Hunter Biden files for new gun trial on a technicality

Hunter Biden leaving the courthouse in Wilmington, Delaware on 11 June
Hunter Biden is facing another trial on tax evasion charges in September in California. [Getty Images]

Lawyers for Hunter Biden are seeking a new trial in his federal gun case, after a jury found him guilty two weeks ago of lying about his drug use when he bought a gun in 2018.

His legal team's longshot motion does not argue against the merits of the case, but instead cites a technicality on a procedural matter to challenge the basis for the trial.

As Joe Biden's son, the verdict meant that Hunter Biden, 54, became the first child of a sitting US president to be criminally convicted.

Over the course of a seven-day trial, prosecutors leaned on witness testimony from Hunter Biden's family members as well as his text messages and memoir to convince jurors he was an active user of crack cocaine when he bought the gun.

His lawyers argued that he was in recovery at the time and did not consider himself an addict when he purchased the weapon. They vowed to challenge the conviction.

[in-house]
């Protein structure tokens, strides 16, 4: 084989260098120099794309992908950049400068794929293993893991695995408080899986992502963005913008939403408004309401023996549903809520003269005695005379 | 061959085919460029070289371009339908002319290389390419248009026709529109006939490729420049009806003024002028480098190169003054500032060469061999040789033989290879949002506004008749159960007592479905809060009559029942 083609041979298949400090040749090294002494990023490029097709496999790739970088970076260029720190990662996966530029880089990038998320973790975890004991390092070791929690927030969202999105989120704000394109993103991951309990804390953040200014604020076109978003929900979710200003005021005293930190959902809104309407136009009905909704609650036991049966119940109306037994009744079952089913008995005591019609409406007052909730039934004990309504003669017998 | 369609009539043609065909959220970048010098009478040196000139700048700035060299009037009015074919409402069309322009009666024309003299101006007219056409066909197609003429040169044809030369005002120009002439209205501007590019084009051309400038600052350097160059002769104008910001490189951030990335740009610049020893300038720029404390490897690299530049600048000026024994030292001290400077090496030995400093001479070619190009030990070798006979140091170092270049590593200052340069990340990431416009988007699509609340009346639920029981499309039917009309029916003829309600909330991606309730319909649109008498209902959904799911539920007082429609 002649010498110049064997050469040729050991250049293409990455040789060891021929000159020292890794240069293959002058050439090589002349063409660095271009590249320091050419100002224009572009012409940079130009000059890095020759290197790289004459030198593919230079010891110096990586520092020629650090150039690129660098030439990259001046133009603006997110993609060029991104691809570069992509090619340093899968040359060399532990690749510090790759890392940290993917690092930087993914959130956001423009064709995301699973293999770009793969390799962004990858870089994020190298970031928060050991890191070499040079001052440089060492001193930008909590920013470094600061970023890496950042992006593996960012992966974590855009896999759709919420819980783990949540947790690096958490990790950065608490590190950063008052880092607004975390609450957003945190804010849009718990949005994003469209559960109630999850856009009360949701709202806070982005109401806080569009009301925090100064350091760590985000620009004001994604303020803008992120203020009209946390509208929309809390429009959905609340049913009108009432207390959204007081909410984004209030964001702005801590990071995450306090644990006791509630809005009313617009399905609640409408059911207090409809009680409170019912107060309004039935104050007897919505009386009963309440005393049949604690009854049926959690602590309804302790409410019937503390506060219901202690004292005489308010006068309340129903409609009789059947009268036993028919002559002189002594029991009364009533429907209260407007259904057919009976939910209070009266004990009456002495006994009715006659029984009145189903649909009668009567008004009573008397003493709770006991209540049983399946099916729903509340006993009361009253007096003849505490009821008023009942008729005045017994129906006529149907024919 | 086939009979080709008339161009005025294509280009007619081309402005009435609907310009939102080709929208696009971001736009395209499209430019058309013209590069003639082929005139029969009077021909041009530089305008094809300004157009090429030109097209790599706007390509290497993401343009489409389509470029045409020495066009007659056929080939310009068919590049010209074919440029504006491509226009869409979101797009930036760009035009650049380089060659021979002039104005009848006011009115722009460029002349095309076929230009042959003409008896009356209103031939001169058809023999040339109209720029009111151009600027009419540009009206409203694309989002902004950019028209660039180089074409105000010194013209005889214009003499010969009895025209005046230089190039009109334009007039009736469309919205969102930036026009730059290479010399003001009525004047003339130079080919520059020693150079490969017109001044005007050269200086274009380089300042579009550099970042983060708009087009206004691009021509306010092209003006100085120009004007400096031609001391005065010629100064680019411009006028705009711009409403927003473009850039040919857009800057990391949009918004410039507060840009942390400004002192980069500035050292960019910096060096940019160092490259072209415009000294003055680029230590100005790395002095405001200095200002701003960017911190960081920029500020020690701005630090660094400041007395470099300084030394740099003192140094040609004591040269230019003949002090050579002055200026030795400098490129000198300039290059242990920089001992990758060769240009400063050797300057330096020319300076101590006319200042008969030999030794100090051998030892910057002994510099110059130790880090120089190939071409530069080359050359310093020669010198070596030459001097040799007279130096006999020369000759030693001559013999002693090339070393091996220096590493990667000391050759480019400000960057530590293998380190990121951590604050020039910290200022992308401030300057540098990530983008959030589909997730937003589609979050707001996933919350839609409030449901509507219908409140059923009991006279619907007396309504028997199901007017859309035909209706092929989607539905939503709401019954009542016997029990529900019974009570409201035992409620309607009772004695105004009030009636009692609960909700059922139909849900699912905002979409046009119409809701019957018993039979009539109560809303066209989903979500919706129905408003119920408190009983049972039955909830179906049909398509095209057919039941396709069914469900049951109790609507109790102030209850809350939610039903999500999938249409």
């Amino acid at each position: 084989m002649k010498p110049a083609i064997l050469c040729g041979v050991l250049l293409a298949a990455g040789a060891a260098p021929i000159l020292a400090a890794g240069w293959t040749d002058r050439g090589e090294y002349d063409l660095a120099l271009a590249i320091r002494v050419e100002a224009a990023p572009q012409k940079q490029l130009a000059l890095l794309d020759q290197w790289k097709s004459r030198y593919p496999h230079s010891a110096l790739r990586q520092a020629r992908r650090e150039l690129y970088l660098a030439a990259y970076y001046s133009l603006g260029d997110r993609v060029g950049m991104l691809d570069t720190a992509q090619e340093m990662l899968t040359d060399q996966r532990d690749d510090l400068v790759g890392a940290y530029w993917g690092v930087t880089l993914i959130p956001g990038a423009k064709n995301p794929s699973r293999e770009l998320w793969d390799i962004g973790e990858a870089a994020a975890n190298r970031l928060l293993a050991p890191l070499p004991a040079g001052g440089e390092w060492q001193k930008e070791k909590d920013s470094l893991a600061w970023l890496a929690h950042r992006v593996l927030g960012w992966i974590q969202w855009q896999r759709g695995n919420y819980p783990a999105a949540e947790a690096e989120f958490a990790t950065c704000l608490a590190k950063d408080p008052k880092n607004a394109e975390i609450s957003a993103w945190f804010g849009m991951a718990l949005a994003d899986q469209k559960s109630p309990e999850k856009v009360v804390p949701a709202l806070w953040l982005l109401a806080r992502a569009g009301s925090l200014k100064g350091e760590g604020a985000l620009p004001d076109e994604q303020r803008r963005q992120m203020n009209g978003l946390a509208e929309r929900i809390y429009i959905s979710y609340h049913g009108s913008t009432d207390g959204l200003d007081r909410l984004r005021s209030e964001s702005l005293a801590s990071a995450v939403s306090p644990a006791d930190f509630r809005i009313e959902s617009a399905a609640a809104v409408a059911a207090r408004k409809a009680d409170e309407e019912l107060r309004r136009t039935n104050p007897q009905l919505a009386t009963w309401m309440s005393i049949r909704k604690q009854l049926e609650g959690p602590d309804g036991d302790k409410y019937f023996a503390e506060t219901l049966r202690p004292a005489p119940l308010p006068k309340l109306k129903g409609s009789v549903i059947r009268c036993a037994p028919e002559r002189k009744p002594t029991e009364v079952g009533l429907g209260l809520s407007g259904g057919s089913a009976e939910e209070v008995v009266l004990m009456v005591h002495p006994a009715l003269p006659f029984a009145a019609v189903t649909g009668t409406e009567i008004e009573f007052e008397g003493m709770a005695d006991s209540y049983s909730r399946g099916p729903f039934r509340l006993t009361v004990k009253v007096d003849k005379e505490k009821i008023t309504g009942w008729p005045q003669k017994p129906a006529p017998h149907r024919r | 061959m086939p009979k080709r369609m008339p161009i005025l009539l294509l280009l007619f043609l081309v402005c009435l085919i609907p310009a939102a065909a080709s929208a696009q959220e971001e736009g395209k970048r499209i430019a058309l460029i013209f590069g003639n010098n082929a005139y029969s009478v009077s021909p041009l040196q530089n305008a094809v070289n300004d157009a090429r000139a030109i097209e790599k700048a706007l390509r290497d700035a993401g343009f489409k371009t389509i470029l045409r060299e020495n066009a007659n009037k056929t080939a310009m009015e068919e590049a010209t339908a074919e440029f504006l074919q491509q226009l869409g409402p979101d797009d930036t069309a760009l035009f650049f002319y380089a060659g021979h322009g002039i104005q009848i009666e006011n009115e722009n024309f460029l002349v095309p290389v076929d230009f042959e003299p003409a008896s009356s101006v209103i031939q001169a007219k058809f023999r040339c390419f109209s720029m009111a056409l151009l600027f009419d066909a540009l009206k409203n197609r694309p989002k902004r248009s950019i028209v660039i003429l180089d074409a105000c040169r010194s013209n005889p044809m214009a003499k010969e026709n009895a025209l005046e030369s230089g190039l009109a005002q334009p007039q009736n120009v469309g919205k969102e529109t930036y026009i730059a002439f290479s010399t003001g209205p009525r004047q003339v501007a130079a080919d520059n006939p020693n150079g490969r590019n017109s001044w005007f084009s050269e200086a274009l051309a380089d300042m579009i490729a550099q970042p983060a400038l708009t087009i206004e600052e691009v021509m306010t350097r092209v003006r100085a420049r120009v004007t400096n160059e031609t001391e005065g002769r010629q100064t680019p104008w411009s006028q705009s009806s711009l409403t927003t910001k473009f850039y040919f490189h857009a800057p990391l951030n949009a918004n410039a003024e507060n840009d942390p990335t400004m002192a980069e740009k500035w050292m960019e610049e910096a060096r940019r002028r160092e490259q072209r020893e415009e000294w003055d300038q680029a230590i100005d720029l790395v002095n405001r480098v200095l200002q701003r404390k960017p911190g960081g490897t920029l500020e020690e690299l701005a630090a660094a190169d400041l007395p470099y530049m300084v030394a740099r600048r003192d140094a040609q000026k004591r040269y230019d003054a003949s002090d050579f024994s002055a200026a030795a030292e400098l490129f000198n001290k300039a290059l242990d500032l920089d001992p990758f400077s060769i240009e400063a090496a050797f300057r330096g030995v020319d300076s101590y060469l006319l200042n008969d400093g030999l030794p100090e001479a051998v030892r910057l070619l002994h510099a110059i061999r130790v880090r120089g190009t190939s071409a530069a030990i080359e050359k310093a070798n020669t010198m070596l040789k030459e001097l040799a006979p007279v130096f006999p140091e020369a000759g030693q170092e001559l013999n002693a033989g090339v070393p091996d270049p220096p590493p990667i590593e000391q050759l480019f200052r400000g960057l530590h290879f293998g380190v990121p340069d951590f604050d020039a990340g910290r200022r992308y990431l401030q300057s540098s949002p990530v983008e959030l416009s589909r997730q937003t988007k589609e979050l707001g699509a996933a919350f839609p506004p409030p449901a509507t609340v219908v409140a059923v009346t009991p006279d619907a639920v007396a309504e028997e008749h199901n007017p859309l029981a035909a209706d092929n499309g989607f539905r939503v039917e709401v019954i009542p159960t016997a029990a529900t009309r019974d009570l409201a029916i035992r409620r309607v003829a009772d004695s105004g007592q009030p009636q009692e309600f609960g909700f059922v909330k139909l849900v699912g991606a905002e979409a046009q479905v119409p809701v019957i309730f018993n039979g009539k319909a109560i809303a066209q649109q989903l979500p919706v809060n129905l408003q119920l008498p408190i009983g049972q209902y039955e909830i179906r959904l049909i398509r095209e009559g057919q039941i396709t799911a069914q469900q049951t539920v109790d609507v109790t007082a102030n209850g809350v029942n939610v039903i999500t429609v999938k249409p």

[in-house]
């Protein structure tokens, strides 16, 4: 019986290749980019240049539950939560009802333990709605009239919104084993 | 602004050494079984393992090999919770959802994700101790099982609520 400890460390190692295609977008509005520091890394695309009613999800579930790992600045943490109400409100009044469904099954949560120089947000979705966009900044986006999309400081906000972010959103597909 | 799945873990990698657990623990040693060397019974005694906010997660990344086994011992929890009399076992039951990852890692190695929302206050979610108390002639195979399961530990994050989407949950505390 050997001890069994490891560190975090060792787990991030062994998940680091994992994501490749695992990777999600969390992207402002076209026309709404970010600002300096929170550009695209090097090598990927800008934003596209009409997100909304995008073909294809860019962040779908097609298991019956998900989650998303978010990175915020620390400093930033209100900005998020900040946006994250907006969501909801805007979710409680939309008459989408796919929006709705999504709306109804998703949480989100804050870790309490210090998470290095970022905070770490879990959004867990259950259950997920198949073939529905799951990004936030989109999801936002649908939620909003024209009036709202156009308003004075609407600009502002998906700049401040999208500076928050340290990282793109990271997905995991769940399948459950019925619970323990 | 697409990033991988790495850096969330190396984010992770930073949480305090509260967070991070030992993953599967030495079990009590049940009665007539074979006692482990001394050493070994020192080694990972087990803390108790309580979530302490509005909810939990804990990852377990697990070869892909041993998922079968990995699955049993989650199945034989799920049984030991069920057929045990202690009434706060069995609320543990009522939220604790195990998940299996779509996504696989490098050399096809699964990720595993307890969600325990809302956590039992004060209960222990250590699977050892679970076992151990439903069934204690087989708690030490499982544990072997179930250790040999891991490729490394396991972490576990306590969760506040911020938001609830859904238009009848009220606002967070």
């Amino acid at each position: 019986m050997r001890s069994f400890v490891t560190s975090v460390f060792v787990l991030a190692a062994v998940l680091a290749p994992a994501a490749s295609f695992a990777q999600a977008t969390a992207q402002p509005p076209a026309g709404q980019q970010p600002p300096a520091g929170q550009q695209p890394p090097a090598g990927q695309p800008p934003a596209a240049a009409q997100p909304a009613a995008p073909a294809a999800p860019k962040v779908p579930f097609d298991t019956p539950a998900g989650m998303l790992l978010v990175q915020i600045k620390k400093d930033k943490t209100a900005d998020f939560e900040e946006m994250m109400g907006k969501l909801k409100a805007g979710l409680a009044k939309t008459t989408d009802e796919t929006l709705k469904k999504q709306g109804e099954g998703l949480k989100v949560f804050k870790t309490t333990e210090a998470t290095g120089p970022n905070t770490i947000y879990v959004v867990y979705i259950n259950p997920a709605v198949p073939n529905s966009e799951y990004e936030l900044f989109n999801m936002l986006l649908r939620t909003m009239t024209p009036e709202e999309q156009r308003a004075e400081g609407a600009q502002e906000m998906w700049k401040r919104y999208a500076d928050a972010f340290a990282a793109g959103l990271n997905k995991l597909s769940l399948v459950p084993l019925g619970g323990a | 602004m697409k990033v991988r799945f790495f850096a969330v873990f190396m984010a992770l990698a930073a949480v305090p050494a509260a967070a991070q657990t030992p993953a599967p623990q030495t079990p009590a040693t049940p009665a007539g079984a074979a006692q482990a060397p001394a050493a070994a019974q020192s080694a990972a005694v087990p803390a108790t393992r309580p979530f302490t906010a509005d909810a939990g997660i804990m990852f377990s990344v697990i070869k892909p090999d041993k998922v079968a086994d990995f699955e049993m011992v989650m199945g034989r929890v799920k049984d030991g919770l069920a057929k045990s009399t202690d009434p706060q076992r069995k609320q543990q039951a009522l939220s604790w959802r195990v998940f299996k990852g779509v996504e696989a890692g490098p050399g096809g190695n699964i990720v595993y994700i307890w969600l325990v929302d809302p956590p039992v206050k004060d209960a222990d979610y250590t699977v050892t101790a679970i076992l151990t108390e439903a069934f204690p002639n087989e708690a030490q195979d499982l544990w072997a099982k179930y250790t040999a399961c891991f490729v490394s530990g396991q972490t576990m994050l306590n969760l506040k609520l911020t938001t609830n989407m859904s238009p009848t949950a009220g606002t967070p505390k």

In May, a federal appeals court rejected two challenges to the case filed by Biden's legal team.

In a court filing on Monday, Biden's primary attorney, Abbe Lowell, argued his client's conviction "should be vacated" because the trial began without a "mandate" from the appeals court allowing the trial to proceed.

A mandate is the document by which an appellate court formally notifies a lower court of its decision.

A previous motion for a new trial was uploaded at around midday on 17 June, but it was swiftly deleted at the request of Biden's lawyers.

Biden was found guilty of all three criminal counts on 11 June.

Experts say it is possible he could face prison time - although it would be highly unlikely for him to receive the maximum possible sentence of 25 years.

All three criminal counts in the case stem from Biden's purchase of a revolver at a Delaware gun store in October 2018. He kept the gun for about 11 days.

Biden faces another case, in September in California.

The president's son will stand trial for allegedly evading $1.4m (£1.1m) in taxes between 2016-19, while spending millions on drugs, escorts and luxury cars.